Monday, August 28, 2006

Night of Sheesha

I have had an absolutely crazy past few days! I've hardly been in my room except for sleeping. Last night our awesome RA, Dina, took us to a beautiful restaurant on the Nile, Sequoia. All eighteen of us piled into 4 cabs and eventually arrived on the other side of Zamalek. We slid into two couches right next to the Nile, with palm trees waving in the breeze, soft lighting barely illuminating the tables, and picturesque views of the river. The restaurant has a 50 LE minimum, which is very easy to spend if you order food, sheesha, and drinks. Yes, that's right, Laura smoked sheesha, and it was fun! Mine was peach-flavored and bubbled pleasantly while I poofed smoke at the Nile. It was such a relaxing evening, reclining on our couches, smoking sheesha, drinking (well, for me, Diet coke), and sinking into the placid rhythms of Egyptian life. Of course, reality surfaced and we had to return to the chaos that is Cairo Khan. Getting a cab is always an experience, not the least because foreigners often seem to be charged more. Downtown is such a seething pit of life! I'll be happy to move to the much quieter Zamalek, but sad to leave my great friends.

The fifth mysterious roommate showed up in our apartment, and she's Egyptian (well, American Egyptian, but she's got family here). Now we've got a full house, but I'll be gone soon, although Sherine is really great! She knows all sorts of great restaurants and hotspots for us to hang out at. First, before I could have any fun, I had to take an Arabic placement exam for the ALI program. The ALI office finally decided to reveal themselves to us, although it was generally unruly and an extremely difficult test. I'm praying for good results tomorrow! After that, we wandered into the Egyptian Museum gardens, and my friend and I, Tanya, had alot of fun laughing at the tourists. Honestly, if any of you come to Egypt or the Middle East, don't dress sluttily, provocatively, or otherwise inappropriately. This means no tank tops or shorts. Yes, I know the temps are over 100 F, but just sweat it out, we do! By the end of the day, you will relish that shower, let me tell you. After wandering the museum, we took a cab to the mohendiseen neighborhood and visited a salon there. I had my arms 'sweeted', basically, waxed, but with this sugary, sticky, lemony substance that pulls hair out. A little painful, but I love the results! I also got a pedicure, and the total cost of my visit, with tip, was less than 10 dollars. Definitely not breaking the bank, mom!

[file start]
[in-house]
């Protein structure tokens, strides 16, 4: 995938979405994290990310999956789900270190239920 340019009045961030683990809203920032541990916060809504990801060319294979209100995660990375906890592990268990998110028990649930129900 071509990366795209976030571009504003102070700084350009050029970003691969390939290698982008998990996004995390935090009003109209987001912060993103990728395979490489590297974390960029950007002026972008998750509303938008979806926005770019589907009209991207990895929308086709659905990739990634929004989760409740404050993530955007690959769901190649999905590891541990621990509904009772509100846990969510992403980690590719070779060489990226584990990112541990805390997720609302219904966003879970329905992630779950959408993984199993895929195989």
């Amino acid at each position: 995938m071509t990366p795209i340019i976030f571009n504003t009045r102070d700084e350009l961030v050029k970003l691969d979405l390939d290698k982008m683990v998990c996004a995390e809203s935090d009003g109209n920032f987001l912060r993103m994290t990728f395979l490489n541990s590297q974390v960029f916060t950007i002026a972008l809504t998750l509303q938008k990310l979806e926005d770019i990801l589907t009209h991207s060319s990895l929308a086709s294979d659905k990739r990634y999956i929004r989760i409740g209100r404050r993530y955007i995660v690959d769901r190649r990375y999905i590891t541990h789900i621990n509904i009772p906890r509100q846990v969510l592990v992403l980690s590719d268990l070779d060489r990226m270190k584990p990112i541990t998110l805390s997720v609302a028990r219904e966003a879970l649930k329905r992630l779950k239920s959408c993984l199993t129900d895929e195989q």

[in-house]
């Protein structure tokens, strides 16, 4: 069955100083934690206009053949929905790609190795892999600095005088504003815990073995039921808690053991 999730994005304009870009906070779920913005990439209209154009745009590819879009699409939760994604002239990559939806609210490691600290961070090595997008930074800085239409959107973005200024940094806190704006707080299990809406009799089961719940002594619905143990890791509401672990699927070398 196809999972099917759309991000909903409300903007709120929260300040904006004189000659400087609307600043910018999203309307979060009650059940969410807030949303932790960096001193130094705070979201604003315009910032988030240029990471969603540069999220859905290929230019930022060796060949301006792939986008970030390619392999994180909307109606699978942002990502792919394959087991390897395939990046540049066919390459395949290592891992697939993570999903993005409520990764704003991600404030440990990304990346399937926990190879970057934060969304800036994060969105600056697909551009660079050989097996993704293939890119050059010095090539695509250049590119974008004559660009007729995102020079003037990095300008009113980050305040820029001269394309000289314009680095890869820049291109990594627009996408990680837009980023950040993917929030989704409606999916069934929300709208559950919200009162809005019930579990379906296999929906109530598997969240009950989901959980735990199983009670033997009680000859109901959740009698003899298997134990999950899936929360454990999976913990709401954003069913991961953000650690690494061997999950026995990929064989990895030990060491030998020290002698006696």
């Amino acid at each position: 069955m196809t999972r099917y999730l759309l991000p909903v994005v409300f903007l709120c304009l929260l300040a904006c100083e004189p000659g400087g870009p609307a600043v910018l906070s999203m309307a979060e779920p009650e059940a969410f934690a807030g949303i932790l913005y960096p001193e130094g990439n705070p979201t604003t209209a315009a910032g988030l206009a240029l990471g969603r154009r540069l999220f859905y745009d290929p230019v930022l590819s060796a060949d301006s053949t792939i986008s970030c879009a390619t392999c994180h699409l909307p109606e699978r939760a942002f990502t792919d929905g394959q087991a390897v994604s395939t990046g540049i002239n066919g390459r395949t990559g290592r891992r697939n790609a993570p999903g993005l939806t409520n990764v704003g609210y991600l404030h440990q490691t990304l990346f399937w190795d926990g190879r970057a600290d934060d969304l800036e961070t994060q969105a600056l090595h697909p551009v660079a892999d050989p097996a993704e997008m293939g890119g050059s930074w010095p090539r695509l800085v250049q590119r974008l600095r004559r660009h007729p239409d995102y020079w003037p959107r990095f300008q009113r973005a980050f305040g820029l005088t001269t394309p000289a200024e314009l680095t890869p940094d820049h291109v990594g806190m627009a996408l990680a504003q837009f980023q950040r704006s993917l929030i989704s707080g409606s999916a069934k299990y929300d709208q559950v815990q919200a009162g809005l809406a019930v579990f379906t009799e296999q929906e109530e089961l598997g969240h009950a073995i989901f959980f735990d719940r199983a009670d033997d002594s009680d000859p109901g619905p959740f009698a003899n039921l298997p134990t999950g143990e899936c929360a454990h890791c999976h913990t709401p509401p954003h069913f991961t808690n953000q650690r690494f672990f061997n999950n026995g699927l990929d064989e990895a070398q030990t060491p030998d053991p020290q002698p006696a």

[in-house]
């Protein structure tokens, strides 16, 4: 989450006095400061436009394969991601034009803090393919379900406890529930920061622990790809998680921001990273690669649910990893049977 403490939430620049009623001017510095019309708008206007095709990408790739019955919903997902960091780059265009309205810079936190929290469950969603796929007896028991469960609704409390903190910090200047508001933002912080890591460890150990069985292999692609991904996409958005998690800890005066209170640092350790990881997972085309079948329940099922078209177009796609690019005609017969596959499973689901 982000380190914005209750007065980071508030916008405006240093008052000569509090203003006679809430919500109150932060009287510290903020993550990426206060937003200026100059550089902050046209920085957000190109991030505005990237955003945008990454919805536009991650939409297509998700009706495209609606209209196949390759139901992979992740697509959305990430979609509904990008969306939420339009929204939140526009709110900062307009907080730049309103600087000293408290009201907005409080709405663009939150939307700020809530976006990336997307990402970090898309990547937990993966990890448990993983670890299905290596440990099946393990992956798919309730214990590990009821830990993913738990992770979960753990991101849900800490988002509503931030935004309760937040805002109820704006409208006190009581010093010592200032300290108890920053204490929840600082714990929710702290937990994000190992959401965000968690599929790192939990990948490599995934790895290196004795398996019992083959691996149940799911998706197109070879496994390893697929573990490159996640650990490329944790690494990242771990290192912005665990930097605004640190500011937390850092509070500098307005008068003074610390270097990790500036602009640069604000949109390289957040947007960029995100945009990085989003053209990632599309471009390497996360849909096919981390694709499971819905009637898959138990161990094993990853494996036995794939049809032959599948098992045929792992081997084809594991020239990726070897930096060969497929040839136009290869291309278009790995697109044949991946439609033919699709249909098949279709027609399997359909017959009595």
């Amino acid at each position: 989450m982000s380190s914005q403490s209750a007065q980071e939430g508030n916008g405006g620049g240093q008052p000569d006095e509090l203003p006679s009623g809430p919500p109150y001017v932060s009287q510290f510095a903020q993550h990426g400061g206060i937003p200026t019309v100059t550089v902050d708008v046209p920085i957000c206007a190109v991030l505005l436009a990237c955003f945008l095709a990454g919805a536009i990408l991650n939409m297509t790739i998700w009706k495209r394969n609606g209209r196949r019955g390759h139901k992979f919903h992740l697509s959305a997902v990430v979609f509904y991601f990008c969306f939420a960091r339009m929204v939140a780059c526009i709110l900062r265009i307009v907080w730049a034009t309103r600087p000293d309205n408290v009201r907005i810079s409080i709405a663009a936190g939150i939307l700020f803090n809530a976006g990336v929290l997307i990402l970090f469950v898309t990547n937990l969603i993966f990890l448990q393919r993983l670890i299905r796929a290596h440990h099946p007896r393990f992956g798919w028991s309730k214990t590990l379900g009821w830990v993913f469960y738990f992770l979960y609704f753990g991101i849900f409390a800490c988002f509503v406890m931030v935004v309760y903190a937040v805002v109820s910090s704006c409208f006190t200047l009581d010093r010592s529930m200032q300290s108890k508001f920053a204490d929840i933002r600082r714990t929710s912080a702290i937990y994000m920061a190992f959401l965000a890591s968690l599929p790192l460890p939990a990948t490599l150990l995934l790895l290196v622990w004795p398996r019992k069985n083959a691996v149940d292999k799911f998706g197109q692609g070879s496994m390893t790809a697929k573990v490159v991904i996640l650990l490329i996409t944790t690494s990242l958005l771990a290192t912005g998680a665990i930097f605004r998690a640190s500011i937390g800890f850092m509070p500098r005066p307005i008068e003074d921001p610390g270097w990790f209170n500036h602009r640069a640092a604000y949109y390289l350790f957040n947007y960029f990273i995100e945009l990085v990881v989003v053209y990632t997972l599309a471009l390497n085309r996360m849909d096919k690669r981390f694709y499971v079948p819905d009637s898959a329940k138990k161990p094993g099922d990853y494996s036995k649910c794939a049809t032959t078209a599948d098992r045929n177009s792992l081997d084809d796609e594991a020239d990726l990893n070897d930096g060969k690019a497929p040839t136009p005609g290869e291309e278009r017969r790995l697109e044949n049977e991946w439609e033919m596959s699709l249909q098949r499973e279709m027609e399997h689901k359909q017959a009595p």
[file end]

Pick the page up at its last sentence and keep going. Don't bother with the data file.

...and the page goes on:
After that, we visited Khan El-Khalil and just wandered the streets. You have no idea how many people can fit into one small alley until you have traversed these streets. Not the touristy area, but the stalls where Egpytians buy clothing and other goods. Wall to wall, elbow to elbow people, as far as the eye can stretch! Overwhelming, but amusing, and surprisingly safe! Other than those always appreciated hisses, catcalls, "Hey babe", and other lines, I felt pretty comfortable. One thing that amazes me-I see fully veiled women walking down the street, and then see them stop and paw through extremely hideous tight piles of men's underwear or barter over lingerie that I would not find in the U.S. I mean, these things are risque little teddies and bras that can really serve only one purpose, and it's not functionality. Anyway, I came back from that a sweatball, and ran into my roommates leaving for a resturant on the Nile, and I couldn't pass that up, so we went to a boat on the Nile, Nile City, and dined in a very nice Egpytian restaurant. We had a bit of trouble coordinating the cabs to drop us off at the right spot, but fate was with us, and we ended up happily dining in another charming place! I was such a tourist, whipping out the tripod for my camera and snapping a few nice photos. Cairo traffic always makes me laugh. Back home, we obey traffic laws and walk signals, but here, these things don't exist. We simply cross into the street amid honking cars and pray the drivers don't hate Americans;-) Seriously, though, it is like a scene from a movie where the star darts out into oncoming traffic and barely makes it across, but it's like this everyday! Tanya had it right, it's just like frogger! Honestly, though, everyone will stop for you, they may honk and act angry, but they'll stop.

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